Small multiples (also called trellis charts or lattice charts) provide data visualization of many small, interrelated graphs clustered together in a single display. This layout makes it easy to compare different aspects of the same large data set. Rather than having one chart with many overlapping and potentially confusing variables, each small chart focuses on a few easily digested pieces of information. With this approach, the user need only review the chart labels and legends briefly to grasp the overall meaning of the data presented throughout the series. For certain data sets, the use of small multiples reduces the mental processing required to understand the data presented.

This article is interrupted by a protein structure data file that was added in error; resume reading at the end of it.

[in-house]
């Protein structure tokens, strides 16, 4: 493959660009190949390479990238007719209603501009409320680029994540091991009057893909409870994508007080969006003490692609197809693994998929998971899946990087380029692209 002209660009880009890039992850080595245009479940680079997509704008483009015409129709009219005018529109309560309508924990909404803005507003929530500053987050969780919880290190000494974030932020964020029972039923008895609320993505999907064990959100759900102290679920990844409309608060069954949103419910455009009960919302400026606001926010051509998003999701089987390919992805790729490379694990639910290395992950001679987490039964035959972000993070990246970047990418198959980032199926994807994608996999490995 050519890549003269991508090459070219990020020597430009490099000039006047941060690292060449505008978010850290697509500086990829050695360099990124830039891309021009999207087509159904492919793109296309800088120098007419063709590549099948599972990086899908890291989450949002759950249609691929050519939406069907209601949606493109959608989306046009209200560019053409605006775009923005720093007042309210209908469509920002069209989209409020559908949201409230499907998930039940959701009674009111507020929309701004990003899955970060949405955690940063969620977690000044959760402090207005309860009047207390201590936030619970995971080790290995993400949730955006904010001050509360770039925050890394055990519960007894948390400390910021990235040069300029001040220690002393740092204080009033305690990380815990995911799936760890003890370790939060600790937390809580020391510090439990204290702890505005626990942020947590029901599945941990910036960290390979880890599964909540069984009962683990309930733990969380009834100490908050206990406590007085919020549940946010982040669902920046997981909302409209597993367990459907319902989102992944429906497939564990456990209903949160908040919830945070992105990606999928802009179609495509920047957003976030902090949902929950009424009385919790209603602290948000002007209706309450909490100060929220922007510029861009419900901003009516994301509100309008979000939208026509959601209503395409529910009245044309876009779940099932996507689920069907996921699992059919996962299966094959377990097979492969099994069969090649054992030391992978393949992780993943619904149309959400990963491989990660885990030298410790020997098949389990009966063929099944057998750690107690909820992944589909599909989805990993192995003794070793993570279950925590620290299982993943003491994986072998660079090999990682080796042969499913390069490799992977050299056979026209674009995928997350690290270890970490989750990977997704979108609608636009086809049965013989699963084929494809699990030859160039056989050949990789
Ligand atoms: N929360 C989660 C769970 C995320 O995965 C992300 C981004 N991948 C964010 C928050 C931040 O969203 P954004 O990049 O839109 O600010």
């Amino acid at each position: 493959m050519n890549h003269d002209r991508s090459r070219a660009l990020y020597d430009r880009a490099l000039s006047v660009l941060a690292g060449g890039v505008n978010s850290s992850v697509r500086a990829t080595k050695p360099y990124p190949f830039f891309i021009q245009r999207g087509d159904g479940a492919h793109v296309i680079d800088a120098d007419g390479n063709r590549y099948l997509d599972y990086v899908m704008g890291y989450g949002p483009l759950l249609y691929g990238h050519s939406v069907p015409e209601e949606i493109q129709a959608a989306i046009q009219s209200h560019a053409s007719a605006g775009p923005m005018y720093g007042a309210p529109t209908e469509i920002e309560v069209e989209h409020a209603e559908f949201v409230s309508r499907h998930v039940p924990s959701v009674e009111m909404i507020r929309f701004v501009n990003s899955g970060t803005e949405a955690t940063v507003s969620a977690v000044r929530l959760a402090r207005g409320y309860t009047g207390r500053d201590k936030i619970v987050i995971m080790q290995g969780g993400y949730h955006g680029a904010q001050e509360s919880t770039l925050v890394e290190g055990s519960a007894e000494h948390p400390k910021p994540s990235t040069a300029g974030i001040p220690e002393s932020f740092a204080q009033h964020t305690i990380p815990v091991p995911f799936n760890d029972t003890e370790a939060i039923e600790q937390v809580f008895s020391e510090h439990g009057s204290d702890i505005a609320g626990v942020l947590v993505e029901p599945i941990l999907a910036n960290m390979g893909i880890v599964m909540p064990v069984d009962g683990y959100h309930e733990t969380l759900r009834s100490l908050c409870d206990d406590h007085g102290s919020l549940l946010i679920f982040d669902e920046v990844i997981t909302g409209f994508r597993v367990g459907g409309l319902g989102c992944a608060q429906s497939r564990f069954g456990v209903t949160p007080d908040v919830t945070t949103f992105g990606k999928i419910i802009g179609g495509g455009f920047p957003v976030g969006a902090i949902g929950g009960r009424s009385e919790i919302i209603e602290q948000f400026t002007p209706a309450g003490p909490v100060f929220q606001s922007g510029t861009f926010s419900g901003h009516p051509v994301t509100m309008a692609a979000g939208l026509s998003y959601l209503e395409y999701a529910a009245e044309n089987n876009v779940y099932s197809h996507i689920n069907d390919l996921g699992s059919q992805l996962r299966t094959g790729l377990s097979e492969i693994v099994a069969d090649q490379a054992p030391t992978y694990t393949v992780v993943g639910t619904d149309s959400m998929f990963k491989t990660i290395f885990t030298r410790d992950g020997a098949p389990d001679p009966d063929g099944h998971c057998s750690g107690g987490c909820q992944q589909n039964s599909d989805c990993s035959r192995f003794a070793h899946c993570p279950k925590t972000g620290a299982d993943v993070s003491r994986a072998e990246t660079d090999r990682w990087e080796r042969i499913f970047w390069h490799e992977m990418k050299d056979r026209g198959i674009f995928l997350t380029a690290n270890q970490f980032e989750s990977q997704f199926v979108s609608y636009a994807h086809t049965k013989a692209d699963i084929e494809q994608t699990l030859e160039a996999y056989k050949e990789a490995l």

The charts may be arranged sequentially to show changes over time. Or, they may be used to demonstrate another variable as the charts are scanned as a group. For example, the basic chart may be a map of the United States. Each small chart in the multiple set might highlight states based on average population age, income, political affiliation, or other demographic information. Typically, only two variables are used in charts featured as small multiples. Otherwise, the charts become too difficult to analyze visually. For best results, each chart is identical in format and has at least one common variable with all the other charts in the series. Each one is simply populated with a different slice of data.